The two states certainly have converged, and it stems from election-related events of the last several years.
As mentioned in the April 11 article about state House Minority Leader Kurt Daudt (“There’s plenty on the line for Daudt”), Democrats in Minnesota are passing their agenda. With a legislative majority and the governorship over the past two years, they have legalized same-sex marriage, used a mix of tax increases and cuts to stabilize the state budget, passed comprehensive antibullying legislation, increased medical services for the unemployed, accepted Medicaid funds from the national government to help vulnerable adults get health care, increased funding for public education and increased the minimum wage.
Daudt and his fellow Republicans are probably looking with envy toward Wisconsin. The Minnesota GOP narrowly missed its chance to take complete control of the state government in 2010 when it won majorities in both houses of the Legislature but DFLer Mark Dayton eked out a small victory in the gubernatorial race over Republican Tom Emmer. The reason was that Emmer could not win any portion of the state’s swing voters. Dayton won the swing vote in northern Minnesota, and Independence Party candidate Tom Horner won it everywhere else. This was the second time in a 10-year span that Republicans almost had total control. In 2002, they had control of the House and won the governorship, but Democrats retained a small majority in the Senate.
In Wisconsin, Republicans got a clean sweep in 2010, and what has followed provides a glimpse of what would have happened had it occurred in Minnesota. The most controversial result was the anti-union bill that took away collective bargaining rights for public employees. But there is more. In the past four years, Wisconsin Republicans privatized some health services, cut income taxes, required a two-thirds majority of both legislative bodies to pass many tax increases, got rid of the estate tax, cut public education spending, introduced an education voucher system, imposed voter ID, refused Medicaid funding and took 90,000 people off Medical Assistance.
But perhaps the biggest boon for Republicans was that they got control at the right time. Redistricting happened after the 2010 elections, and the redistricting maps only needed to pass the Legislature and be signed by the governor. So while the Democrats were able to regain the Senate majority for a few months through recall elections (which would have held Republicans in check), they lost it in 2012 when the new Republican-drawn maps took effect.
In Minnesota, Mark Dayton vetoed the maps drawn by the Republican-held Legislature; a court-appointed panel drew the new maps that took effect in 2012, and Democrats took back the Legislature.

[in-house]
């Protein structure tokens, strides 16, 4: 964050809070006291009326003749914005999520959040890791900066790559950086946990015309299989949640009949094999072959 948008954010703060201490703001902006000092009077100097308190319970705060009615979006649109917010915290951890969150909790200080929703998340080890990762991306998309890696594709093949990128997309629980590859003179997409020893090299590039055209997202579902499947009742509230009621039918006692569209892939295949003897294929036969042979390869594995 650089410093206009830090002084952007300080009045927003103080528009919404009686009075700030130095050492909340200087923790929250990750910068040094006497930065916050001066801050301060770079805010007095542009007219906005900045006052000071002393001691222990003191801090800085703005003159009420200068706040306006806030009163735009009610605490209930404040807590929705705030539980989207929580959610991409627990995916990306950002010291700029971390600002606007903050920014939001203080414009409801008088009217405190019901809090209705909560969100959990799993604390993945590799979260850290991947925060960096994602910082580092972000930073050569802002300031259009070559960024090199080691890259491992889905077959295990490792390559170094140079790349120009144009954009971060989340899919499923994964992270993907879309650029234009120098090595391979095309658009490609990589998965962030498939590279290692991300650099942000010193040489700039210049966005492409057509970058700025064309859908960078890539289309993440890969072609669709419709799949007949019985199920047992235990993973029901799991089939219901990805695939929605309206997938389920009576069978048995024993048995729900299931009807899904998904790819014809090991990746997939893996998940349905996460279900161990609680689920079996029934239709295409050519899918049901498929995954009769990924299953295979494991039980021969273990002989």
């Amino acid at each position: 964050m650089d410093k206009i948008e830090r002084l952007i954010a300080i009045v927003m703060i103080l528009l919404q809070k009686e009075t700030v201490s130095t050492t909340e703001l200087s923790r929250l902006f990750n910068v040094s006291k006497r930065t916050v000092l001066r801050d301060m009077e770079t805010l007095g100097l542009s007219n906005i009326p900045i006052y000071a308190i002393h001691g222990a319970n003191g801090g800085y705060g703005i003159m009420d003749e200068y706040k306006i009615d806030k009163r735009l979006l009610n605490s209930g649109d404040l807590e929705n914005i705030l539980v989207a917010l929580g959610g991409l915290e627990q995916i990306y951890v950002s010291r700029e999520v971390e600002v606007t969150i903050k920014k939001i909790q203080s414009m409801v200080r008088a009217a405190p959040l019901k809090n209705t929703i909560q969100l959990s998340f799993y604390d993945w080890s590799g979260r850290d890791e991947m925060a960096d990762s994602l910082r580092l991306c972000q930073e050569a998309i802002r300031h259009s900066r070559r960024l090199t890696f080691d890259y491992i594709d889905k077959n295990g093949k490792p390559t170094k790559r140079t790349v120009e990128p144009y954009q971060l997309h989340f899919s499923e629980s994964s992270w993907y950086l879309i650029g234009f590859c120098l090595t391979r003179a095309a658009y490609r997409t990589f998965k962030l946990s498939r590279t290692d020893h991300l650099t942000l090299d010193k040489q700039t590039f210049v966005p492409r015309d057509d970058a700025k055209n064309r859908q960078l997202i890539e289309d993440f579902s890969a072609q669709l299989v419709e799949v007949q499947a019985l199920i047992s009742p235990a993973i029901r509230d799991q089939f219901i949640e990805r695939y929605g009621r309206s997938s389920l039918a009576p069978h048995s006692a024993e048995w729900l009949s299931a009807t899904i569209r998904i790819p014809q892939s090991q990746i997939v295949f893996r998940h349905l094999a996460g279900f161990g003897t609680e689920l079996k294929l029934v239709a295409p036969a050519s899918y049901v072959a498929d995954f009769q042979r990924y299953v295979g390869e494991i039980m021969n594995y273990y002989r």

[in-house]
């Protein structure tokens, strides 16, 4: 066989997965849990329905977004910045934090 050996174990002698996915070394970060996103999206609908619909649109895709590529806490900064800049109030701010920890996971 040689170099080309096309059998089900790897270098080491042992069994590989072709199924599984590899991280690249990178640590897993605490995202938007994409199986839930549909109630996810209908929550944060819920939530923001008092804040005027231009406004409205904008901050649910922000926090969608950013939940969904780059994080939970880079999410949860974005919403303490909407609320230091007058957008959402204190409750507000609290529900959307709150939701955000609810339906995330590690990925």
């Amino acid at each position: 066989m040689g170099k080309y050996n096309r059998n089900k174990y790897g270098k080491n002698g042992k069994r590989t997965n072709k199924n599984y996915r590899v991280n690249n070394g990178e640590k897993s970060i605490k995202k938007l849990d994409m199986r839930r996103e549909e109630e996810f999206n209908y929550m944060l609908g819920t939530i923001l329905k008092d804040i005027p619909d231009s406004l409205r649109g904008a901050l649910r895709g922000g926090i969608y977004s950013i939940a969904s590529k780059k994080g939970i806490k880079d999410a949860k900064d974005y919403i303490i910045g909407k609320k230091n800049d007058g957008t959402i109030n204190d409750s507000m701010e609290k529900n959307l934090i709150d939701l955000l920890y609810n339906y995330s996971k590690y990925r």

So while Daudt and Republicans gaze enviously at Wisconsin, Democratic legislators in Wisconsin feel the same way toward Minnesota, wishing something like Dayton’s photo-finish victory could have happened across the border as well.
So here is food for thought about voting. It matters, every time. While Minnesota Republicans missed their chance at complete control in 2010 because of Dayton’s win, Democrats in Wisconsin missed their chance to keep Republicans in check back in 2008.
Wisconsin staggers its Senate elections, so that half of the Senate is up for election every two years. Democrats were unable to add to their small 18-15 majority in the state Senate that year as three Republicans — Dan Kapanke, Randy Hopper and Alberta Darling — won close elections in a strong Democratic year. Both Kapanke and Hopper were unseated in the 2011 recall elections, but by then it was too late. The Republicans had what they needed to keep control of Wisconsin’s state government.
By contrast, in Iowa, which has the same Senate system as Wisconsin, Democrats were able to pad their majority in 2008, so when the Republicans took control of the House and the governorship in 2010, the Democrats barely kept control of the Senate, 26-24.
I went to the Wisconsin State Capitol at the end of 2012 and purchased a small replica of the building. It’s actually gotten me through some tough times in the past couple of years. I keep it as a reminder to myself about the importance of voting and being politically involved; the effects of government policy, and the issues, morals and values that matter to me as an American.
William Cory Labovitch is a political activist in South St. Paul.
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